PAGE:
Also indicative of the film’s era is the James Horner score. It’s from before he became Titanic composer James Horner and before anyone cared if he lifted his old material. It’s a playful score. Just great.

I can’t believe I was worried about this film’s quality.

3/4★★★

CREDITS

Directed by Phil Alden Robinson; written by Lawrence Lasker, Walter F. Parkes and Robinson; director of photography, John Lindley; edited by Tom Rolf; music by James Horner; production designer, Patrizia von Brandenstein; produced by Parkes and Lasker; released by Universal Pictures.

Starring Robert Redford (Bishop), Sidney Poitier (Donald Crease), David Strathairn (Whistler), Dan Aykroyd (Mother), River Phoenix (Carl Arbegast), Mary McDonnell (Liz), Ben Kingsley (Cosmo), Timothy Busfield (Dick Gordon), Eddie Jones (Buddy Wallace), Stephen Tobolowsky (Dr. Werner Brandes), Donal Logue (Dr. Gunter Janek) and James Earl Jones (Bernard Abbott).


Dead of Night (1945, Alberto Cavalcanti, Charles Crichton, Basil Dearden and Robert Hamer)

Dead of Night is an Ealing anthology from 1945. I don’t know where it fits in the history of anthology films–films composed of a number of shorts, with or without a “bridging” sequence to tie them–because I’m not particularly familiar with the genre. I saw Dead of Night because movielens recommended it, recommended it a little too highly.

The four short films that comprise Dead of Night are fine, some quite good. There’s a disturbing ventriloquist one, starring an excellent Michael Redgrave, and a gentle premonition one about a race car driver. The first two stories don’t take up as much time as the second two, since the first half of the film is also establishing the “bridging” story. It’s not enough to have four short films playing one after the other, Dead of Night tries to wrap a fifth story around the others….

The film fails because of that fifth story. It’s predictable and, by today’s standards, relatively cheap. Though maybe not. I mean, Memento was cheap and no one thought so, so maybe Dead of Night has just as much fictive merit as it did back in 1945. But it doesn’t deserve the merit, because it’s cheap. My dread of the anthology film–especially one with bridging scenes–is that the characters are going to be secondary. Dead of Night realized that fear. The characters are all thin, though amiably played by all the actors, and there’s no depth to the film. It’s a collection of some–mildly–uncanny stories and it’s mildly amusing. If it had been just a little bit better, I wouldn’t feel like I stayed up late to scare myself for nothing. It didn’t even scare me.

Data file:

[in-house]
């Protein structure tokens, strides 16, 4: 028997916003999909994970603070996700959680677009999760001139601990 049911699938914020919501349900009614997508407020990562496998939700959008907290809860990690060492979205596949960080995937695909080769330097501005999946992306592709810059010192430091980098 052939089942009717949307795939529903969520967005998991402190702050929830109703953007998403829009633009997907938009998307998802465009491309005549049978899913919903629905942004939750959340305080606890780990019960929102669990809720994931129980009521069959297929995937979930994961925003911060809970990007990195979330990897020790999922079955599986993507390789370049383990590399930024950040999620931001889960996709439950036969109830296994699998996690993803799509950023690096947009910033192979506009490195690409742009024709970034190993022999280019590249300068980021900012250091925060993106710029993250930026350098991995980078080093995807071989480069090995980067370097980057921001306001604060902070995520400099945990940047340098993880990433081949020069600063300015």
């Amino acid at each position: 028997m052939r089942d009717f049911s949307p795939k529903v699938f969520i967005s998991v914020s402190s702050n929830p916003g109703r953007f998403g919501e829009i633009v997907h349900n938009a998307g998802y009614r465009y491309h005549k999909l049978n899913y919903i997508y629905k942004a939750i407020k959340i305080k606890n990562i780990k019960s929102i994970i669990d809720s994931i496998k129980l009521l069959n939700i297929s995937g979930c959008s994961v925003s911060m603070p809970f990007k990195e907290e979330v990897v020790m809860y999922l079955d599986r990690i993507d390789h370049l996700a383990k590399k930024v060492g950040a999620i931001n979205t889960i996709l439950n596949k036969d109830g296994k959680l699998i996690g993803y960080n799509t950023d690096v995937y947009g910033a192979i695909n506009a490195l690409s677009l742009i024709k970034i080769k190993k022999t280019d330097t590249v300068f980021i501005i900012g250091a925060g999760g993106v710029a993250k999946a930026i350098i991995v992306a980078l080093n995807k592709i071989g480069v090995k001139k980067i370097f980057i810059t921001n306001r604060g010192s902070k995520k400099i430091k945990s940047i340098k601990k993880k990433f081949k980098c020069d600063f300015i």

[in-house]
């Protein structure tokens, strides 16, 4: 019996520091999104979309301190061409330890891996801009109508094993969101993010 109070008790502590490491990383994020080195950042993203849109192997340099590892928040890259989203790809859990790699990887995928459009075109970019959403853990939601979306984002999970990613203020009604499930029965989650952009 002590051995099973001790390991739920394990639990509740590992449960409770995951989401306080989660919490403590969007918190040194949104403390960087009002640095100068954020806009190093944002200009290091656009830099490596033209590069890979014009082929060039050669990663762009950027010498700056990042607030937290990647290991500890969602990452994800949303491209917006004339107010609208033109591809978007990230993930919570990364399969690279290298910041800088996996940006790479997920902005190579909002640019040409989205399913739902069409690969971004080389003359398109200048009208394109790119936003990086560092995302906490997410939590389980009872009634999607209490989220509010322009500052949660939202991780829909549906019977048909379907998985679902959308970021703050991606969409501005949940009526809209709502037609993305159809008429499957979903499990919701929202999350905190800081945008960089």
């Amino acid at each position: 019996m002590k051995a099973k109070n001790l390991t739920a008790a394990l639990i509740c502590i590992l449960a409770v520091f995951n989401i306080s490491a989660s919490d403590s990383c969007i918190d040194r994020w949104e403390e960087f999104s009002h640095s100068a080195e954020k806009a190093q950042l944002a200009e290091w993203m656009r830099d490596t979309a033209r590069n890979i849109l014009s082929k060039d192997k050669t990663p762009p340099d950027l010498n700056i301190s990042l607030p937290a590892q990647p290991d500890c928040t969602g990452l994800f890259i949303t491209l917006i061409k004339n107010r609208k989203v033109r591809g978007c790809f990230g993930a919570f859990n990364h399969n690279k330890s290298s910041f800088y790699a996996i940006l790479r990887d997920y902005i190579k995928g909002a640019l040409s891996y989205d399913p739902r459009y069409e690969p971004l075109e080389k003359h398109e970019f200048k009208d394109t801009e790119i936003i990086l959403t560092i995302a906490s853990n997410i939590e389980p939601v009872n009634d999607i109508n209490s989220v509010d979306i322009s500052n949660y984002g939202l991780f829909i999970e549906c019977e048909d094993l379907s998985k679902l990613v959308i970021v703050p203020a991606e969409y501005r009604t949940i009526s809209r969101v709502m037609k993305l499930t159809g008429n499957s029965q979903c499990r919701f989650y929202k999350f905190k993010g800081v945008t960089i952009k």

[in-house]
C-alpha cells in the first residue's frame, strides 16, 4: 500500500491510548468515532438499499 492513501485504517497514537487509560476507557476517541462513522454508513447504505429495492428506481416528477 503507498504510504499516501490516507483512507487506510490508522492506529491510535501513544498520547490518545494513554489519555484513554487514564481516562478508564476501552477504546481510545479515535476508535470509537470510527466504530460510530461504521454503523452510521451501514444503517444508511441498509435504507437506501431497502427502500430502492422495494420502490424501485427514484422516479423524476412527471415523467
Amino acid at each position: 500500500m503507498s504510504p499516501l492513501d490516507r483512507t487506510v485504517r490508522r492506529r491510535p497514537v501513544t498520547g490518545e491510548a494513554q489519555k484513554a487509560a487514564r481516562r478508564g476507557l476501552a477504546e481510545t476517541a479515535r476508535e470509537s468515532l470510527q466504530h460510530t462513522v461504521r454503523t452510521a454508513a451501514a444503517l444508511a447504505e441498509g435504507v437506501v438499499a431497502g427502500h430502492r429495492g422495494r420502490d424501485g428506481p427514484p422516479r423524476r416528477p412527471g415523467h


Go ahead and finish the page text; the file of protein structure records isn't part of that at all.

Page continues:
1.5/4★½

CREDITS

Directed by Alberto Cavalcanti, Charles Crichton, Basil Dearden and Robert Hamer; screenplay by John Baines, Angus MacPhail and T.E.B. Clarke, based on stories by H.G. Wells, E.F. Benson, Baines and MacPhail; directors of photography, Jack Parker, Stanley Pavey and Douglas Slocombe; edited by Charles Hasse; produced by Michael Balcon; released by Ealing Studios.

Starring Mervyn Johns (Walter Craig), Roland Culver (Eliot Foley), Frederick Valk (Dr. van Straaten), Anthony Baird (Hugh Grainger), Google Withers (Joan Cortland), Michael Redgrave (Maxwell Frere), Sally Ann Howes (Sally O’Hara), Judy Kelly (Joyce Grainger), Ralph Michael (Peter Cortland), Hartley Power (Sylvester Kee), Barbara Leake (Mrs. O’Hara), Mary Merrall (Mrs. Foley), Elisabeth Welch (Beulah), Miles Malleson (Hearse Driver) and Johnny Maguire (Dummy).